Red-headed Woodpecker is a striking bird that is essentially a United States endemic. Although its range extends slightly into southern Canada, most of the population resides in the Lower 48 states and it has not been recorded in Mexico. It is migratory, with a northward push in April and May, and a southward movement in September and October.
-No other North American Woodpecker has an entirely red head.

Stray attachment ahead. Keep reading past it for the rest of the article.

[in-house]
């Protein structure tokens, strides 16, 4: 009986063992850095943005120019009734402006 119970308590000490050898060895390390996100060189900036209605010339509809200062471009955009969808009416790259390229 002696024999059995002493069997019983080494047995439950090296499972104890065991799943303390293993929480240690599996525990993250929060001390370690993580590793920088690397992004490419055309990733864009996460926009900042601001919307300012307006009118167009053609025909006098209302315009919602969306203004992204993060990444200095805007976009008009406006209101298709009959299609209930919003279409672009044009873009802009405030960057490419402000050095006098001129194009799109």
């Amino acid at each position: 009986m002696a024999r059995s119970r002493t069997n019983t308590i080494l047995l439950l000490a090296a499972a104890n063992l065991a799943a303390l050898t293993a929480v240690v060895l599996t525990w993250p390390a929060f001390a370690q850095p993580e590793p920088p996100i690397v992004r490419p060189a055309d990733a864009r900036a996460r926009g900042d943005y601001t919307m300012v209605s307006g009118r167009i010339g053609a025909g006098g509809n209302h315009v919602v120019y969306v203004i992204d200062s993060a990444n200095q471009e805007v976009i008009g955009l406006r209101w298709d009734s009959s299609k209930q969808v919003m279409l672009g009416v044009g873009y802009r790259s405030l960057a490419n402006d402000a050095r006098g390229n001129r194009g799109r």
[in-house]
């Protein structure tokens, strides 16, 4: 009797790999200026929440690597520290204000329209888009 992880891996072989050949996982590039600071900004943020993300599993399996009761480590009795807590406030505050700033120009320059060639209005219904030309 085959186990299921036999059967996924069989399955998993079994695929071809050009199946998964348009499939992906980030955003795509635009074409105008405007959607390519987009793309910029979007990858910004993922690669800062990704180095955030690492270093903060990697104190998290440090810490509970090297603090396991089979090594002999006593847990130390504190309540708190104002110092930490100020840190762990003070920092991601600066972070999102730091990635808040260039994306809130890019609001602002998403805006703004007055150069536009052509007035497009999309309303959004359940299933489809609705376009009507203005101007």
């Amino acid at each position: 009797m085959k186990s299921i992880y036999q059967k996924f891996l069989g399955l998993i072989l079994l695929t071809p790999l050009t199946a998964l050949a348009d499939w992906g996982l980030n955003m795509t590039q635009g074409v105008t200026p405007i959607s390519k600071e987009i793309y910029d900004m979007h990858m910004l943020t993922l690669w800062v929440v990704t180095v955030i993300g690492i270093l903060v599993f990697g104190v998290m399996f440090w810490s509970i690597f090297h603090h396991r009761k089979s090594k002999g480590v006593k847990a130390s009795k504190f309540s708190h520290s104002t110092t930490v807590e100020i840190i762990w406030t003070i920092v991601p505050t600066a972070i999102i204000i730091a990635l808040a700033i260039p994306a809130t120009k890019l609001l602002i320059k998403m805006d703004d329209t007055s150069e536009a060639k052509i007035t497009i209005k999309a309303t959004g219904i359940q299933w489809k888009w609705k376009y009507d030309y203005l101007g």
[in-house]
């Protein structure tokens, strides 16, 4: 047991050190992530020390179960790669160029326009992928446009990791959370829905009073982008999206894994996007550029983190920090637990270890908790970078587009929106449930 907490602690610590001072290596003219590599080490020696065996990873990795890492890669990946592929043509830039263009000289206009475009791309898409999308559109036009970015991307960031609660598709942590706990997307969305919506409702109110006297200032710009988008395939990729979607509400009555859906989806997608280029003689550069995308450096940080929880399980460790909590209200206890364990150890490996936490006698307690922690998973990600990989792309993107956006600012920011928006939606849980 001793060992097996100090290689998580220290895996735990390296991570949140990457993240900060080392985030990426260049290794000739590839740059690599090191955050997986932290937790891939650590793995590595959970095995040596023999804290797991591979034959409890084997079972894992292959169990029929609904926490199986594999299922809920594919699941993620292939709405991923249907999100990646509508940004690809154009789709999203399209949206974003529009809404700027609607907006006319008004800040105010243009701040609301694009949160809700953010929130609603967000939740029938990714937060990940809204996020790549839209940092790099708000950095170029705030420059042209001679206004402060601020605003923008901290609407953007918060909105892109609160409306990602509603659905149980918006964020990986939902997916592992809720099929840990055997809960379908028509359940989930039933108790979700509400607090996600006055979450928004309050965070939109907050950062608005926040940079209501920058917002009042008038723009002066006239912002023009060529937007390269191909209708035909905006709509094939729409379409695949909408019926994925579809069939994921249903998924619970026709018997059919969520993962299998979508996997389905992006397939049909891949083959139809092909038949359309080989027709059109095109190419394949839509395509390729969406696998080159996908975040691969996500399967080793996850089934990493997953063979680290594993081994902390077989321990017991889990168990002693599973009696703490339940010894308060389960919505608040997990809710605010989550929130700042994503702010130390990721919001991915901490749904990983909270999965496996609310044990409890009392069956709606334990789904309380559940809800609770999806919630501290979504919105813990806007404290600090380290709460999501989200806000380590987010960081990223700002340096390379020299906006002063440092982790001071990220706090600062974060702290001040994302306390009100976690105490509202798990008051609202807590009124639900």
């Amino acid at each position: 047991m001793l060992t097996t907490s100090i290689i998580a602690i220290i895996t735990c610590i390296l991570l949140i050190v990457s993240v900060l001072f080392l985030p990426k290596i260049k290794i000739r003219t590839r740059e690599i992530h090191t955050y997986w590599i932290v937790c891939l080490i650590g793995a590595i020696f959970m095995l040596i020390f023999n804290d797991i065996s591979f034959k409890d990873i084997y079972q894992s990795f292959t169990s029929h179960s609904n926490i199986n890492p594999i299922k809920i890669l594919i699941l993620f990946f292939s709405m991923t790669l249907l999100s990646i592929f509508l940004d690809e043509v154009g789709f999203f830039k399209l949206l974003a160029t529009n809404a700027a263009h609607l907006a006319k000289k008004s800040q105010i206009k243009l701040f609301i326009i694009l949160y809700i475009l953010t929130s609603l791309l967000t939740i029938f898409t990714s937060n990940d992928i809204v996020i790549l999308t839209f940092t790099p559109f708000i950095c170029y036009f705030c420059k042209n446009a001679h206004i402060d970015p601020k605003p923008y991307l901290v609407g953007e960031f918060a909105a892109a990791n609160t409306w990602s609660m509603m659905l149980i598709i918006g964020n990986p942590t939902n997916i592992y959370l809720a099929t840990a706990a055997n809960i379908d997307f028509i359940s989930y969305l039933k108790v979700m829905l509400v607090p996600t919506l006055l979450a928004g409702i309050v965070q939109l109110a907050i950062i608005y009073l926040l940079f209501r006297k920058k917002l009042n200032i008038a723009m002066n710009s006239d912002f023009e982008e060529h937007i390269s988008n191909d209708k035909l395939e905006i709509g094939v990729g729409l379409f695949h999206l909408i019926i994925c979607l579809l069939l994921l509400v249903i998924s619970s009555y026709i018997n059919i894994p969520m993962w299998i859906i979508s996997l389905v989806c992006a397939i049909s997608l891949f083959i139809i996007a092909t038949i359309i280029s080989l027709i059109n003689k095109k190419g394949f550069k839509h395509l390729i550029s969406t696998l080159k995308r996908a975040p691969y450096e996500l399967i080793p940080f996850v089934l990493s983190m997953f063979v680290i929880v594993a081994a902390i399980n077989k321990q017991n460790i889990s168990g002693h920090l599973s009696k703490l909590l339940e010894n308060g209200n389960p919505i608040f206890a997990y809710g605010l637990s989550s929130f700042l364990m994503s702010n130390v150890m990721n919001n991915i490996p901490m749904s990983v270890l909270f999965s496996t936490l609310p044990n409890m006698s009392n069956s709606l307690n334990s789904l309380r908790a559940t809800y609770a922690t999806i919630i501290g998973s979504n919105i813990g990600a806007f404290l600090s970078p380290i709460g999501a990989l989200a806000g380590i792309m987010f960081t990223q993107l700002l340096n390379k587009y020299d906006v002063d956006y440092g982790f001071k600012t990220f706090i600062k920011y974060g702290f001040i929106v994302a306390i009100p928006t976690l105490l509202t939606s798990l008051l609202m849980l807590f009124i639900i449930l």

-Flies out from a perch to catch insects in the air or on ground; climbs tree trunks and major limbs; clambers about in outer branches; hops on ground. Gathers acorns, beechnuts, and other nuts in fall, storing them in holes and crevices, then feeding on them during winter.
-Red-headed woodpeckers are sexually monomorphic, i.e. males and females look exactly the same.
-Red-headed woodpeckers are solitary. They defend a territory year-round.
Red-headed woodpeckers spend most of their time looking for food. In autumn, these woodpeckers store food for the winter.
Most red-headed woodpeckers live in the same area year-round.